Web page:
Nature article describes sequence of eight chromosomes
A team of scientists at Tufts University School of Veterinary Medicine has helped decode the genome sequence of Cryptosporidium hominis, an insidious parasite identified as one of the most common causes of waterborne diseases in humans and classified by the Centers for Disease Control and Prevention as a potential bioterrorist agent. The researchers findings are reported in todays issue of the journal Nature. Cryptosporidium hominis is a highly contagious parasite that lives in the intestines of infected humans. Since there are no effective treatments, it is a relentless public health concern.
"Sequencing the genome of Cryptosporidium will help us determine the underlying mechanisms of the organisms unusual resistance to antimicrobial agents, and enable us to develop preventive vaccines and/or pharmaceutical treatments," said Saul Tzipori, PhD, director of Tufts Division of Infectious Diseases and a member of the multi-institutional team researching the genome.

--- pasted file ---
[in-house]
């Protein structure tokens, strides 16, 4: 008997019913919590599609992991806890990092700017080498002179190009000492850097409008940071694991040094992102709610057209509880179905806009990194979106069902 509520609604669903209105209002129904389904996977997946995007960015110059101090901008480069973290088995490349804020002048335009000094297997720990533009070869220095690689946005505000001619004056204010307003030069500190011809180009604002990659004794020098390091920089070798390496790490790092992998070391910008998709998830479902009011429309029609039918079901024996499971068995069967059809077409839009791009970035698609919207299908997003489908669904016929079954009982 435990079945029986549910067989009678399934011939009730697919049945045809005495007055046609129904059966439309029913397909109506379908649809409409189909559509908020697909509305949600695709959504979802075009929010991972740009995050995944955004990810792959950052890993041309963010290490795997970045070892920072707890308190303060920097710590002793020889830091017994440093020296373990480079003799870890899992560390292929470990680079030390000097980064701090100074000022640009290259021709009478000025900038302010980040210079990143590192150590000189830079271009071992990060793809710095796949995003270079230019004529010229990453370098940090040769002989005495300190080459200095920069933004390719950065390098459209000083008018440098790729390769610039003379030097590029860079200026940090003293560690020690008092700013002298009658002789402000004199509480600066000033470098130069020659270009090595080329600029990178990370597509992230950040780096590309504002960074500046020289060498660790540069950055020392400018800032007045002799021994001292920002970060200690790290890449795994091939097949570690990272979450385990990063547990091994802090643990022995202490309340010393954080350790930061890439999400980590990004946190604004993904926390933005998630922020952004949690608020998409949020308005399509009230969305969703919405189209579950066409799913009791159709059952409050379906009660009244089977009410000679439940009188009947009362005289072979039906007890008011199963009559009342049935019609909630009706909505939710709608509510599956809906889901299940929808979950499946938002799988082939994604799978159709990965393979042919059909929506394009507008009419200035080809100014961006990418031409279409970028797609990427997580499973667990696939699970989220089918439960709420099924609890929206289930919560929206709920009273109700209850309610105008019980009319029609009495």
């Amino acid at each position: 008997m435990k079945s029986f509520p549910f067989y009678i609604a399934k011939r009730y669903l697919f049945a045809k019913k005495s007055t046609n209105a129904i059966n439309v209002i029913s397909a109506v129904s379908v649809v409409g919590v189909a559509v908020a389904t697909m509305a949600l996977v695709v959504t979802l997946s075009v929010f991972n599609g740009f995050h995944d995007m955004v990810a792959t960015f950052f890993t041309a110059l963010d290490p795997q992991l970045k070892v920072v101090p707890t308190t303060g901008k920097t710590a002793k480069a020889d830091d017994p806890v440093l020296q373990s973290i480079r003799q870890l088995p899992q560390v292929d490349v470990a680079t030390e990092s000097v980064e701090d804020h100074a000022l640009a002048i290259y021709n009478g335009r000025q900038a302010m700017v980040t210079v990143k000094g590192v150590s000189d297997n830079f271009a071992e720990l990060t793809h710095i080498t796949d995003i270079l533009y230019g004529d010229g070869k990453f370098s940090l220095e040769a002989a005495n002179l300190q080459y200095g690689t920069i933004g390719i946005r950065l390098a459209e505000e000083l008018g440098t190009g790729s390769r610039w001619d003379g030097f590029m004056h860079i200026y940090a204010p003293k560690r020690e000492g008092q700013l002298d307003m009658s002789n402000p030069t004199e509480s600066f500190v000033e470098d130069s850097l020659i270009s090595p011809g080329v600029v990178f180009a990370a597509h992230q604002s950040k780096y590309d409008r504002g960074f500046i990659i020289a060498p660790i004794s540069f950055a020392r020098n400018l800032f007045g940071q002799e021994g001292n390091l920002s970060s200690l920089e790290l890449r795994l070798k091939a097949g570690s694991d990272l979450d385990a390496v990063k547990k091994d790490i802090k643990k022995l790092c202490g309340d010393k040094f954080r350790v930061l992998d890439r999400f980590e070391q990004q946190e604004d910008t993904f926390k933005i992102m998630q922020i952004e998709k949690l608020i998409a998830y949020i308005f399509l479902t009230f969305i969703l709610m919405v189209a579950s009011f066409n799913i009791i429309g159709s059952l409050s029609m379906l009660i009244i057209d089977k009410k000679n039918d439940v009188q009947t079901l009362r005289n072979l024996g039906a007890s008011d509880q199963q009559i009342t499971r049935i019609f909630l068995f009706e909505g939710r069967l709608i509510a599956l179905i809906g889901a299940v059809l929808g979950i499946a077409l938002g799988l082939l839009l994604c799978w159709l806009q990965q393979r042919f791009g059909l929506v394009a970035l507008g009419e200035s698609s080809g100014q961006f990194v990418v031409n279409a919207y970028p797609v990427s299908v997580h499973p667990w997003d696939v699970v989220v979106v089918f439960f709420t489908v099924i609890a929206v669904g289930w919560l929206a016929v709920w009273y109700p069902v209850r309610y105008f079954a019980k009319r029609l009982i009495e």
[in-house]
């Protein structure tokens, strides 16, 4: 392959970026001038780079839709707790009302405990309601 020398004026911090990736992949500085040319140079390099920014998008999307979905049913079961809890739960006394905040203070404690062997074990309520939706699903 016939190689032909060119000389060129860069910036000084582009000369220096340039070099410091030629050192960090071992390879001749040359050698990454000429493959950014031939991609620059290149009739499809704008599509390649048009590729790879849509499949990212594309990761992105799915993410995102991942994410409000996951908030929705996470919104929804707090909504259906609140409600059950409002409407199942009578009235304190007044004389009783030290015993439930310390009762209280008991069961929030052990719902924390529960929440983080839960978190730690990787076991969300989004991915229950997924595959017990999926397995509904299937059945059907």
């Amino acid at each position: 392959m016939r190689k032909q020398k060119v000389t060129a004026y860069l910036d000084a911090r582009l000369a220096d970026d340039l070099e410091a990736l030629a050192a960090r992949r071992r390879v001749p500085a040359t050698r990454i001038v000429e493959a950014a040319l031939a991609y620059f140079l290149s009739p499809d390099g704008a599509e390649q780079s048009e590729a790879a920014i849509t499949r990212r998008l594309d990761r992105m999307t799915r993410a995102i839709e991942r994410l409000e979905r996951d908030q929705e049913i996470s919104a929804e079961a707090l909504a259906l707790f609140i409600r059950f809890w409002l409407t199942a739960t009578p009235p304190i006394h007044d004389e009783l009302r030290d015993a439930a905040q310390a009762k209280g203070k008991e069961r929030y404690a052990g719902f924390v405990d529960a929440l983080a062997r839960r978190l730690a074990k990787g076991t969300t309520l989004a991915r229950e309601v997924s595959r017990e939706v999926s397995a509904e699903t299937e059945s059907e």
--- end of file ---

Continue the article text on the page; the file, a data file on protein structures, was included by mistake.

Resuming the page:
Barbara Donato | EurekAlert!
A new molecular player involved in T cell activation
07.12.2018 | Tokyo Institute of Technology
News About a Plant Hormone
07.12.2018 | Julius-Maximilians-Universität Würzburg
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Scientists at the University of Stuttgart and the Karlsruhe Institute of Technology (KIT) succeed in important further development on the way to quantum Computers.
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Scientists from the Theory Department of the Max Planck Institute for the Structure and Dynamics of Matter (MPSD) at the Center for Free-Electron Laser Science (CFEL) in Hamburg have shown through theoretical calculations and computer simulations that the force between electrons and lattice distortions in an atomically thin two-dimensional superconductor can be controlled with virtual photons. This could aid the development of new superconductors for energy-saving devices and many other technical applications.
The vacuum is not empty. It may sound like magic to laypeople but it has occupied physicists since the birth of quantum mechanics.
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